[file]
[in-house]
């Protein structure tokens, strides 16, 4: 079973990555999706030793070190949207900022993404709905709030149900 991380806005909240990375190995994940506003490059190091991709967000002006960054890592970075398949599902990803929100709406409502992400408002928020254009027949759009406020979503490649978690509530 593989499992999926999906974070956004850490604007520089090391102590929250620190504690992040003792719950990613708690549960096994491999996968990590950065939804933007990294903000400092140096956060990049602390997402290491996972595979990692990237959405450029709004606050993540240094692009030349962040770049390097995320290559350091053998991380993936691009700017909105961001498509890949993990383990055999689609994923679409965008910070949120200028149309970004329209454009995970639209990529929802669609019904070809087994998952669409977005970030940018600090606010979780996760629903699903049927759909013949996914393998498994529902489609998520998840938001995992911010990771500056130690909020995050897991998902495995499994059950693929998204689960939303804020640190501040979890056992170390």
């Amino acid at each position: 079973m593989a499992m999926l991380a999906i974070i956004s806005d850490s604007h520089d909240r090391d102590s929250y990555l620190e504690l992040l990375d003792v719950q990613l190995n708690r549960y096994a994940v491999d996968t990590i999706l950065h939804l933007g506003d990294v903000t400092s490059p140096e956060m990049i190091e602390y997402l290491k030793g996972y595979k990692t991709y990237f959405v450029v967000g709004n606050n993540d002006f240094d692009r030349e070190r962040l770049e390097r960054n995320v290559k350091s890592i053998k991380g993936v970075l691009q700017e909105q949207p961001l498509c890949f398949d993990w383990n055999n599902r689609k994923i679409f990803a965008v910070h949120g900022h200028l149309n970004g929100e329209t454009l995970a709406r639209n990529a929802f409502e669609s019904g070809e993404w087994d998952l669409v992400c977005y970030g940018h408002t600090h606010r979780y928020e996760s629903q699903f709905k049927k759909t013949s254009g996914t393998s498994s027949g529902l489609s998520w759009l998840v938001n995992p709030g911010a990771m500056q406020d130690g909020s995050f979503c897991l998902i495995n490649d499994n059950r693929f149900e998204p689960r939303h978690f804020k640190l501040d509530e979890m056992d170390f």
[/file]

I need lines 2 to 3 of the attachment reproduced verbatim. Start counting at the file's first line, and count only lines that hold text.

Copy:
């Protein structure tokens, strides 16, 4: 079973990555999706030793070190949207900022993404709905709030149900 991380806005909240990375190995994940506003490059190091991709967000002006960054890592970075398949599902990803929100709406409502992400408002928020254009027949759009406020979503490649978690509530 593989499992999926999906974070956004850490604007520089090391102590929250620190504690992040003792719950990613708690549960096994491999996968990590950065939804933007990294903000400092140096956060990049602390997402290491996972595979990692990237959405450029709004606050993540240094692009030349962040770049390097995320290559350091053998991380993936691009700017909105961001498509890949993990383990055999689609994923679409965008910070949120200028149309970004329209454009995970639209990529929802669609019904070809087994998952669409977005970030940018600090606010979780996760629903699903049927759909013949996914393998498994529902489609998520998840938001995992911010990771500056130690909020995050897991998902495995499994059950693929998204689960939303804020640190501040979890056992170390």
């Amino acid at each position: 079973m593989a499992m999926l991380a999906i974070i956004s806005d850490s604007h520089d909240r090391d102590s929250y990555l620190e504690l992040l990375d003792v719950q990613l190995n708690r549960y096994a994940v491999d996968t990590i999706l950065h939804l933007g506003d990294v903000t400092s490059p140096e956060m990049i190091e602390y997402l290491k030793g996972y595979k990692t991709y990237f959405v450029v967000g709004n606050n993540d002006f240094d692009r030349e070190r962040l770049e390097r960054n995320v290559k350091s890592i053998k991380g993936v970075l691009q700017e909105q949207p961001l498509c890949f398949d993990w383990n055999n599902r689609k994923i679409f990803a965008v910070h949120g900022h200028l149309n970004g929100e329209t454009l995970a709406r639209n990529a929802f409502e669609s019904g070809e993404w087994d998952l669409v992400c977005y970030g940018h408002t600090h606010r979780y928020e996760s629903q699903f709905k049927k759909t013949s254009g996914t393998s498994s027949g529902l489609s998520w759009l998840v938001n995992p709030g911010a990771m500056q406020d130690g909020s995050f979503c897991l998902i495995n490649d499994n059950r693929f149900e998204p689960r939303h978690f804020k640190l501040d509530e979890m056992d170390f």